Second Week June 11-16
Completion of the Idudi Parents School Program
At the beginning of the week we completed the program at Idudi Parents Primary School. This is the school that I showed last week with no window or door frames and huge step up to the classroom floor from the playground. I have learned that this is private school, and such does not receive any government funding. So, teacher's salaries, school upkeep, feeding, security, and all other costs are paid by the student’s parents. In a society where an entry level teacher earns $104 and Head Teacher (Principal) earns about $170, you can only imagine the type of incomes the parents have. The Great thing is that Director at this school is a great guy the teachers are extremely dedicated and love and care for the children as best they can. The students at this school and in most of the schools, were very well disciplined and I was pleasantly surprised at their English ability. All instruction is given in English.
Following the final day of teaching at Idudi Parents we had a tree planting ceremony. I mentioned in a comment to an earlier post that I have been given the local African name of Gologolo. So, the first tree planted was called the Gologolo tree. The second tree was in honor of CASP, our partner organization in Uganda and BOHI, so they named the tree the Moses – Smith tree. (Moses is the Country Director for CASP and the organizer of the Smart Choices programs.)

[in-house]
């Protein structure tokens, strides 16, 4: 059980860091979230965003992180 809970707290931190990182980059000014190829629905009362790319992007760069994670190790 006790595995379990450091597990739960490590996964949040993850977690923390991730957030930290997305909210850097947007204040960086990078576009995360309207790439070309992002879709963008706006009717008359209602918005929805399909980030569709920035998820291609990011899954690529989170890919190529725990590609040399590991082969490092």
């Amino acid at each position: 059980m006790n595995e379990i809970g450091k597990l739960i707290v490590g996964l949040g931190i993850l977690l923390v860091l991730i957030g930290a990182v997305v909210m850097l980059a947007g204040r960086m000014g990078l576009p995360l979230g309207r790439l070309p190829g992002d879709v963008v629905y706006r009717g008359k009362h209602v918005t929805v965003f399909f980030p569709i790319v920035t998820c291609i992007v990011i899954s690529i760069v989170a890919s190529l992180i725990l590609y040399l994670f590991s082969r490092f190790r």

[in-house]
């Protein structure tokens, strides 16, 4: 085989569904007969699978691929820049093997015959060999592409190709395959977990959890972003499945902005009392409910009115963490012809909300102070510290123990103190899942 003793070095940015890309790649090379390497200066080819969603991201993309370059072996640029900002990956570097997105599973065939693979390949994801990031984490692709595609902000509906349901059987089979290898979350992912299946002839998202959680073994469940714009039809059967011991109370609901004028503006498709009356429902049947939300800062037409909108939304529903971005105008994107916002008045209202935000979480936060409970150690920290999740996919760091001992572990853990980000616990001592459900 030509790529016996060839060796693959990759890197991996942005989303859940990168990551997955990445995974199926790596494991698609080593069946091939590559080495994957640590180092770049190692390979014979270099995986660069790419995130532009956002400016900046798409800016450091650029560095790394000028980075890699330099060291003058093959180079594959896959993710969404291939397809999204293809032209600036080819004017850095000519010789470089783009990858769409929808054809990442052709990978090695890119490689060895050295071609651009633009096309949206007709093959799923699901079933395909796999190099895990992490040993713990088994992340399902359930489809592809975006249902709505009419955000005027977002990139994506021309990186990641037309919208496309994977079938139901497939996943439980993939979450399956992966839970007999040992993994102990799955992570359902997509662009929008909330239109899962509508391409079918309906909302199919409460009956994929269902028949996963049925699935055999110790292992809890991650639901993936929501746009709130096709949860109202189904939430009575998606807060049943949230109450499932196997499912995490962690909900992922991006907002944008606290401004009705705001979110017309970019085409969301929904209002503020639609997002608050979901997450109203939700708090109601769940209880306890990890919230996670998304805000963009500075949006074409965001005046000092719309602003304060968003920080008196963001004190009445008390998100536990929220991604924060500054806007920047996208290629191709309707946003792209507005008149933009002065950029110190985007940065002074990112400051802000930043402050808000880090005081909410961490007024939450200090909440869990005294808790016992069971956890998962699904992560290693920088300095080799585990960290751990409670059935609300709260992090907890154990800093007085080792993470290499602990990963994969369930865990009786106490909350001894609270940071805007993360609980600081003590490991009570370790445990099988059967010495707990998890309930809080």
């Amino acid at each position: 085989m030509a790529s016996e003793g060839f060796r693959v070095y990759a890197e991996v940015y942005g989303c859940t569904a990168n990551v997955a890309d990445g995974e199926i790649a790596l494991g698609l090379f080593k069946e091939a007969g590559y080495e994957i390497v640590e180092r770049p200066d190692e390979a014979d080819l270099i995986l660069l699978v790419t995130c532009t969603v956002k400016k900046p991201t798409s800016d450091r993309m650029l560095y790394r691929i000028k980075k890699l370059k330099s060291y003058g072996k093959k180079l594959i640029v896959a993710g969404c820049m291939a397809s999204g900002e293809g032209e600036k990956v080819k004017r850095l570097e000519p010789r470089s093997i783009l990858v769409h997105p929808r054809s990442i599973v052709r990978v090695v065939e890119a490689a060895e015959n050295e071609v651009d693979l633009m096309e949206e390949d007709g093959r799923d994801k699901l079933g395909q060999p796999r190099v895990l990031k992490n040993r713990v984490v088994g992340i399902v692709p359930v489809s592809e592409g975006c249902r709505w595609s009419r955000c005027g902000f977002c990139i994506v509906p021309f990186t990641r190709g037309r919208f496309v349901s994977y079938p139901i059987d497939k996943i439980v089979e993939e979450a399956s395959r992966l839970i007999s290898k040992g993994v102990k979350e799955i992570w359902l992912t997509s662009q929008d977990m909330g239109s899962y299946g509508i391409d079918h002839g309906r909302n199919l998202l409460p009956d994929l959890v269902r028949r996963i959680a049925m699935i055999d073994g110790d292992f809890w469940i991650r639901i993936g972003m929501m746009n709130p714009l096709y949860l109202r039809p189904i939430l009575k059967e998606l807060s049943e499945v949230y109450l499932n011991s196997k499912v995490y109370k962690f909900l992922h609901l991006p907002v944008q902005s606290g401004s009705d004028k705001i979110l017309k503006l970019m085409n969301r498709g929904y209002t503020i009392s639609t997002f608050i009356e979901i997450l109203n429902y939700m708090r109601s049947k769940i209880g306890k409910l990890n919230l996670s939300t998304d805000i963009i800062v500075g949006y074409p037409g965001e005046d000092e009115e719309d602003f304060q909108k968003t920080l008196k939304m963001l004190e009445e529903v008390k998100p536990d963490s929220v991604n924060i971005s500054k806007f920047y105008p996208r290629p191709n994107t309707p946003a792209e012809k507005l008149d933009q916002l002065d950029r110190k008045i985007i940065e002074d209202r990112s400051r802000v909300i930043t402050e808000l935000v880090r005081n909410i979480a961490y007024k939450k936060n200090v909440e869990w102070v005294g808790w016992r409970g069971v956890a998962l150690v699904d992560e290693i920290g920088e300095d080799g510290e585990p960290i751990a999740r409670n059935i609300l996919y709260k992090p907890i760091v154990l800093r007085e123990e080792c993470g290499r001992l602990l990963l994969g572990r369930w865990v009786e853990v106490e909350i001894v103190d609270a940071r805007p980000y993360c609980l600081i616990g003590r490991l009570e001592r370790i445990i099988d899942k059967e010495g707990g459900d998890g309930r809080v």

We taught at three more schools this week Bukoyo Muslim School, Naabirye Primary, and Itanda primary. Bukoyo Primary Moses referred to as a Muslim School and they did have quite a lot of Muslims in the class we taught but the principal told me that it was predominantly Christian. Itanda Primary was the farthest into the rural areas and was about 40 minutes out of town. The Head Teacher Mr Godfrey ------- was at Teachers Training College roommate of Moses and they also started teaching together as the same school after they graduated. Godfrey was by far the most engaging and entertaining Head Teacher. He was also the Master of Ceremonies at the project wrap up and evaluation meeting that concluded the program today. To ensure that his school was not marginalized in any way because of it’s remote location, he insisted that every time it was referred to during the program, it was referenced as “Itanda Primary International Church School at the roundabout, with power.” As far as I could tell, there was no roundabout within five miles of his school and sure enough there was a power line that ran right to the school but both times we were there we had to use the generator because the power was off.
The last Smart Choices program was completed at the “Itanda Primary International Church School at the roundabout, with power.” At about 5:3 on Thursday afternoon.
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